There is widespread fear amongst consumers that making payments by mobile isn’t secure. Only one quarter of all respondents think that mobile payments are 100% secure. Latin Americans have significantly more confidence in the security of mobile payments at 35%. Younger consumers are also more likely to feel that mobile payments are safe – a third of 18-24 year olds and 25-34 year olds feel their payments are secure compared to a quarter of 35-49 year olds, and 15% of those aged 50-68.
There is also concern that personal information could be compromised by mobile payments. More than one half of respondents (57%) worry about this when using a mobile payment app. LECs (69%) and younger respondents (58%) score the highest here, suggesting that while they are keen to embrace the concept of mobile payments, they are also more alert to potential pitfalls and lack confidence in the security offered. Retailers need to tackle this if mobile payments are to gain greater traction.
Current mobile payment technology is considered to be another limiting factor, with 42% saying that their current perception of mobile payment is that it is more of a gimmick than a major part of how they make transactions. Usability is a key concern – 45% of all respondents say that the technology for mobile payments is “clunky and developing”. LECs are even more damning in their verdict – 63% believe that the technology is not yet up to standard.
Lack of adoption of the technology by merchants is another barrier to use for a significant number of consumers. One third of consumers would like to make more mobile payments but are prevented from doing so by the small number of merchants offering it. This frustration is significantly higher amongst younger consumers (41% of those aged 18-24) and almost twice as prevalent amongst LECs where the figure rises to almost two thirds (62%). Retailers need to catch up if they are to tap into the segment that is technologically and attitudinally ready to embrace the mobile payment phenomenon. This is particularly pressing as these consumers tend to lead the widespread adoption of new technologies by other consumers.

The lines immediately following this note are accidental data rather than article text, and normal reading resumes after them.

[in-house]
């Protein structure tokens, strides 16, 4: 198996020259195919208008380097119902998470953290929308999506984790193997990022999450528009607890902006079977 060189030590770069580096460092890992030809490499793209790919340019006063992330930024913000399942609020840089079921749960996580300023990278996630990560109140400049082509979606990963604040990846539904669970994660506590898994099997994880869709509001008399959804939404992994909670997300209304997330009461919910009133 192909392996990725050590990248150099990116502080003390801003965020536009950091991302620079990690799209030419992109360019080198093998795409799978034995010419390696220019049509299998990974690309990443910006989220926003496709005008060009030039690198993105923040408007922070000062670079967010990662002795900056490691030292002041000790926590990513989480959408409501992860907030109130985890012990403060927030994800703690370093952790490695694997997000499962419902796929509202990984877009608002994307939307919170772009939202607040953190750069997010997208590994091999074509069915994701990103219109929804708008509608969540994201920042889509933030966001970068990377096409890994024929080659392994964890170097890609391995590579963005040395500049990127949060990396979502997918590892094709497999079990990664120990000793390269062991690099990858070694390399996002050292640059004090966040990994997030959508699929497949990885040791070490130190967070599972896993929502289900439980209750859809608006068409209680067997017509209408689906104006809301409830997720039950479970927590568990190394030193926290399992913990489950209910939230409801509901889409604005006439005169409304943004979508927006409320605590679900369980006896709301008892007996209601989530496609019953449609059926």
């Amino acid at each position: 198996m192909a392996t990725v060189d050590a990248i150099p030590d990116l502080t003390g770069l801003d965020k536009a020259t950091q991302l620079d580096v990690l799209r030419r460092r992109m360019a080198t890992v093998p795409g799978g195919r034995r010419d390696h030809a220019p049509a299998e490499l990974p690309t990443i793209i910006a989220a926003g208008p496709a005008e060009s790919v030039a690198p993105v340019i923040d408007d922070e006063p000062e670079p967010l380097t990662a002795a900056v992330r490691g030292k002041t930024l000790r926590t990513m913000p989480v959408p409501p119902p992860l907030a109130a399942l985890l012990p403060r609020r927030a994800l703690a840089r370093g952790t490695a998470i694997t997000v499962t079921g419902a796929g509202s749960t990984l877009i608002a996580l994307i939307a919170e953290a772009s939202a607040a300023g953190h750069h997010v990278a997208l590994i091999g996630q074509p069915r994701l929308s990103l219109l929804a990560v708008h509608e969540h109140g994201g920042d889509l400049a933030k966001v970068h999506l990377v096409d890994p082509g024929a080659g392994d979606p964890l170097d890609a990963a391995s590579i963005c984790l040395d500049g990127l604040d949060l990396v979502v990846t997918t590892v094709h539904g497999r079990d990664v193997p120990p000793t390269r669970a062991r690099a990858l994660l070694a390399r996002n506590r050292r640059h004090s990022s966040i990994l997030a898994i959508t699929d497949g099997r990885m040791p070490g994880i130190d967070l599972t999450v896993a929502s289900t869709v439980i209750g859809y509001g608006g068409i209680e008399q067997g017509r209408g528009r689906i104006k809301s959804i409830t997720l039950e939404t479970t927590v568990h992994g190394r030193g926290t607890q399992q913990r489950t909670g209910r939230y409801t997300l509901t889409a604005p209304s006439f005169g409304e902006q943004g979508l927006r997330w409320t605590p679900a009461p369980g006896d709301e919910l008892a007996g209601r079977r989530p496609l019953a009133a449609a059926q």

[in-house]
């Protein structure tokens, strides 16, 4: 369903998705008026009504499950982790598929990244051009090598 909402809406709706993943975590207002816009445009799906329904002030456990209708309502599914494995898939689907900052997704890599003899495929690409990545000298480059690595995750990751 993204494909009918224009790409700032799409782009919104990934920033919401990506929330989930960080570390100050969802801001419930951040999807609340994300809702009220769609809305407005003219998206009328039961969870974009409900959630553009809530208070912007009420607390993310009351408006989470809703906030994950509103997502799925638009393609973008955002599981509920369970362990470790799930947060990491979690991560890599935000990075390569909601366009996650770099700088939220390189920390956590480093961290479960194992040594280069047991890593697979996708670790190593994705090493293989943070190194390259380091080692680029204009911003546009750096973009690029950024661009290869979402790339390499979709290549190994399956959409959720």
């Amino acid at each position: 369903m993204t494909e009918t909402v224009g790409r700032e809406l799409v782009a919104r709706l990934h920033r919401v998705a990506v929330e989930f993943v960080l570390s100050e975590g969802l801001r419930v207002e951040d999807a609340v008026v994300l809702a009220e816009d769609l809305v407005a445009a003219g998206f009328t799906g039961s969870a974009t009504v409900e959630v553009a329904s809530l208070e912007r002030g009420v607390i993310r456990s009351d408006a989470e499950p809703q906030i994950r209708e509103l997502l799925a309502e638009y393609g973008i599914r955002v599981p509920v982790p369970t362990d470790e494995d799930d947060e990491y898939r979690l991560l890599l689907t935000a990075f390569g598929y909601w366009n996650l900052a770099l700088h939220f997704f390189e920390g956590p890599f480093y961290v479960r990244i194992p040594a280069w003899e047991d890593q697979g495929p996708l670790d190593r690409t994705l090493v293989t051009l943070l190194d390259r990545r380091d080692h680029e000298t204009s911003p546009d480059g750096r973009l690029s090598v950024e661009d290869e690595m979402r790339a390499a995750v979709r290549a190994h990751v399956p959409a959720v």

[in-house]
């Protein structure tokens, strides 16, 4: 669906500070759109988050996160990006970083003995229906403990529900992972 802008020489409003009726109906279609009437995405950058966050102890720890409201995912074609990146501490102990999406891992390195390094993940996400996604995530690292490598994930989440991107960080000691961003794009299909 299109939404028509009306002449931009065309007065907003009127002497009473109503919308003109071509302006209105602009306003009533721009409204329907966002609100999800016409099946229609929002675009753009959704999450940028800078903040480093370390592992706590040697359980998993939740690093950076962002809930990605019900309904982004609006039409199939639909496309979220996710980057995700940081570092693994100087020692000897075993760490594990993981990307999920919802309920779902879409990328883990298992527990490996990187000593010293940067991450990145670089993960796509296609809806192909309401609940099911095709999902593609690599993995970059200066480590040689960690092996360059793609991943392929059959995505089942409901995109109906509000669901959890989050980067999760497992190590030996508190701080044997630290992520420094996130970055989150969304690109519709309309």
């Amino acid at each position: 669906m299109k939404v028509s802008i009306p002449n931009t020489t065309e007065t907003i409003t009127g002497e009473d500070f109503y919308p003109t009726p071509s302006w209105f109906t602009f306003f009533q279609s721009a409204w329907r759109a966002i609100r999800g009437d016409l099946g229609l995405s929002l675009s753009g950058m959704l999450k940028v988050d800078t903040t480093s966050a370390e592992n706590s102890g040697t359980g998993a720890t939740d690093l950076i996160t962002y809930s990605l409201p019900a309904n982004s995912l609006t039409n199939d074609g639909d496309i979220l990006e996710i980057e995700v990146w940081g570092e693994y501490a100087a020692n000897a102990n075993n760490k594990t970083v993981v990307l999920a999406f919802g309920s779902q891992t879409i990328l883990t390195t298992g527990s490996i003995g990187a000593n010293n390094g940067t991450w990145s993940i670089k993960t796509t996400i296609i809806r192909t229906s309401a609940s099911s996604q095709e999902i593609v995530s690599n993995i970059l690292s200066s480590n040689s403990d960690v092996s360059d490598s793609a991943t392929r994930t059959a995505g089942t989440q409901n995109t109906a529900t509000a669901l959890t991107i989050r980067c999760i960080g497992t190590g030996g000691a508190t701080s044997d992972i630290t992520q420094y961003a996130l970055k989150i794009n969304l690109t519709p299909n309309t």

Global Lead KAM Online Retail
Mobile payments – benefits and barriers
Our research shows there is significant appetite to use mobile payments amongst all ages and that consumers can see the benefits of a quick and seamless payment process. Trust and technology are the two biggest barriers to be overcome – and by understanding people’s concerns globally, all players in the value chain can help mobile become an important future payment option. The big question is: when will it happen and what will be the turning point?
*GfK FutureBuy 2014; GfK’s proprietary survey of shopper attitudes and behaviors
2014 GfK FutureBuy was carried out across 15 food and non-food categories in 17 countries (Canada, US, Mexico, Columbia, Brazil, Argentina, Poland, Germany, France, Spain, Romania, Bulgaria, Russia, China, Korea, Japan, Australia).
** To define someone as a Leading Edge Consumer, they must qualify on at least two of the three categories – early adopter, influential and passionate about shopping. LECs = 15% of the sample identified in the GfK FutureBuy survey via proprietary questions and analytics.